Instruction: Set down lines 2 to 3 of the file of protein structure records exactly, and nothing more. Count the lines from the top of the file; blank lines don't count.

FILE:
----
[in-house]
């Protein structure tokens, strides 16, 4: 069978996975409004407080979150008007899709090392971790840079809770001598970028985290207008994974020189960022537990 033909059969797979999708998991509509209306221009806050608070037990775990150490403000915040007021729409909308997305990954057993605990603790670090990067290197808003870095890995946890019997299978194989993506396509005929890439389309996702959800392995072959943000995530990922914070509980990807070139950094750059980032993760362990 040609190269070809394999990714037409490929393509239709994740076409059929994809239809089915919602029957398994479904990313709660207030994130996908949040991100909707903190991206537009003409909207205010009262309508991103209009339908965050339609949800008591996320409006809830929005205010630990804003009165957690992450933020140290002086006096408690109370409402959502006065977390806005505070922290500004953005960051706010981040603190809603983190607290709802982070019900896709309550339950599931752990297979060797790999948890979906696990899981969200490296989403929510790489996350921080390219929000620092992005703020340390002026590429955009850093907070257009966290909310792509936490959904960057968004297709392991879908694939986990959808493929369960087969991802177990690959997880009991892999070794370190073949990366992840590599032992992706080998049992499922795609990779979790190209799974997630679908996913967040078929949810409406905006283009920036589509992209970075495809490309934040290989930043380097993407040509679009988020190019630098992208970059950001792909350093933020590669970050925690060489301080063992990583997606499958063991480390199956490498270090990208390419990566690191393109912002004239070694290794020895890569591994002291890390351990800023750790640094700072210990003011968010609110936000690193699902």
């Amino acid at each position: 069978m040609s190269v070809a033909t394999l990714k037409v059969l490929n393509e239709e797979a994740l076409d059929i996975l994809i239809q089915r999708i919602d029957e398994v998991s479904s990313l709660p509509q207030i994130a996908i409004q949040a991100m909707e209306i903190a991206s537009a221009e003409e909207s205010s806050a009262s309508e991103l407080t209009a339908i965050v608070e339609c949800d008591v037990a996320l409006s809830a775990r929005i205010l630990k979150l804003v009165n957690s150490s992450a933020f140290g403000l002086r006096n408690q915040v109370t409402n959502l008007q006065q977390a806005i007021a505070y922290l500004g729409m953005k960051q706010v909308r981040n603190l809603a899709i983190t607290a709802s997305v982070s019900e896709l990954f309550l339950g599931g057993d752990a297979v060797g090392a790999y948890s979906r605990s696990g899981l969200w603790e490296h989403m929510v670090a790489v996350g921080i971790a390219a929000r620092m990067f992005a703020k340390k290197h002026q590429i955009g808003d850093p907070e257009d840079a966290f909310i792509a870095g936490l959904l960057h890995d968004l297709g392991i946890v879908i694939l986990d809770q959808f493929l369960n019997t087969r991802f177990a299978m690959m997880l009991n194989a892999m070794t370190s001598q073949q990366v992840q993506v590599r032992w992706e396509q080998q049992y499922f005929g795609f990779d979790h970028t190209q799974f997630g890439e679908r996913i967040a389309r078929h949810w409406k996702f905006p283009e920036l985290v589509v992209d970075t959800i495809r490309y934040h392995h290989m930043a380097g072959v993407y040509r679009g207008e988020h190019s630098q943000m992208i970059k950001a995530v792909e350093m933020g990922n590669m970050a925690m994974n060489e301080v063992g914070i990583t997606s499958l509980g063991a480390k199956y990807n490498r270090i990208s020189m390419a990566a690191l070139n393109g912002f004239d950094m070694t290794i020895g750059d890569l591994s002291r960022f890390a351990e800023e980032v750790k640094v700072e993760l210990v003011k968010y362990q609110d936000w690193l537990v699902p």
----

């Protein structure tokens, strides 16, 4: 069978996975409004407080979150008007899709090392971790840079809770001598970028985290207008994974020189960022537990 033909059969797979999708998991509509209306221009806050608070037990775990150490403000915040007021729409909308997305990954057993605990603790670090990067290197808003870095890995946890019997299978194989993506396509005929890439389309996702959800392995072959943000995530990922914070509980990807070139950094750059980032993760362990 040609190269070809394999990714037409490929393509239709994740076409059929994809239809089915919602029957398994479904990313709660207030994130996908949040991100909707903190991206537009003409909207205010009262309508991103209009339908965050339609949800008591996320409006809830929005205010630990804003009165957690992450933020140290002086006096408690109370409402959502006065977390806005505070922290500004953005960051706010981040603190809603983190607290709802982070019900896709309550339950599931752990297979060797790999948890979906696990899981969200490296989403929510790489996350921080390219929000620092992005703020340390002026590429955009850093907070257009966290909310792509936490959904960057968004297709392991879908694939986990959808493929369960087969991802177990690959997880009991892999070794370190073949990366992840590599032992992706080998049992499922795609990779979790190209799974997630679908996913967040078929949810409406905006283009920036589509992209970075495809490309934040290989930043380097993407040509679009988020190019630098992208970059950001792909350093933020590669970050925690060489301080063992990583997606499958063991480390199956490498270090990208390419990566690191393109912002004239070694290794020895890569591994002291890390351990800023750790640094700072210990003011968010609110936000690193699902």
């Amino acid at each position: 069978m040609s190269v070809a033909t394999l990714k037409v059969l490929n393509e239709e797979a994740l076409d059929i996975l994809i239809q089915r999708i919602d029957e398994v998991s479904s990313l709660p509509q207030i994130a996908i409004q949040a991100m909707e209306i903190a991206s537009a221009e003409e909207s205010s806050a009262s309508e991103l407080t209009a339908i965050v608070e339609c949800d008591v037990a996320l409006s809830a775990r929005i205010l630990k979150l804003v009165n957690s150490s992450a933020f140290g403000l002086r006096n408690q915040v109370t409402n959502l008007q006065q977390a806005i007021a505070y922290l500004g729409m953005k960051q706010v909308r981040n603190l809603a899709i983190t607290a709802s997305v982070s019900e896709l990954f309550l339950g599931g057993d752990a297979v060797g090392a790999y948890s979906r605990s696990g899981l969200w603790e490296h989403m929510v670090a790489v996350g921080i971790a390219a929000r620092m990067f992005a703020k340390k290197h002026q590429i955009g808003d850093p907070e257009d840079a966290f909310i792509a870095g936490l959904l960057h890995d968004l297709g392991i946890v879908i694939l986990d809770q959808f493929l369960n019997t087969r991802f177990a299978m690959m997880l009991n194989a892999m070794t370190s001598q073949q990366v992840q993506v590599r032992w992706e396509q080998q049992y499922f005929g795609f990779d979790h970028t190209q799974f997630g890439e679908r996913i967040a389309r078929h949810w409406k996702f905006p283009e920036l985290v589509v992209d970075t959800i495809r490309y934040h392995h290989m930043a380097g072959v993407y040509r679009g207008e988020h190019s630098q943000m992208i970059k950001a995530v792909e350093m933020g990922n590669m970050a925690m994974n060489e301080v063992g914070i990583t997606s499958l509980g063991a480390k199956y990807n490498r270090i990208s020189m390419a990566a690191l070139n393109g912002f004239d950094m070694t290794i020895g750059d890569l591994s002291r960022f890390a351990e800023e980032v750790k640094v700072e993760l210990v003011k968010y362990q609110d936000w690193l537990v699902p």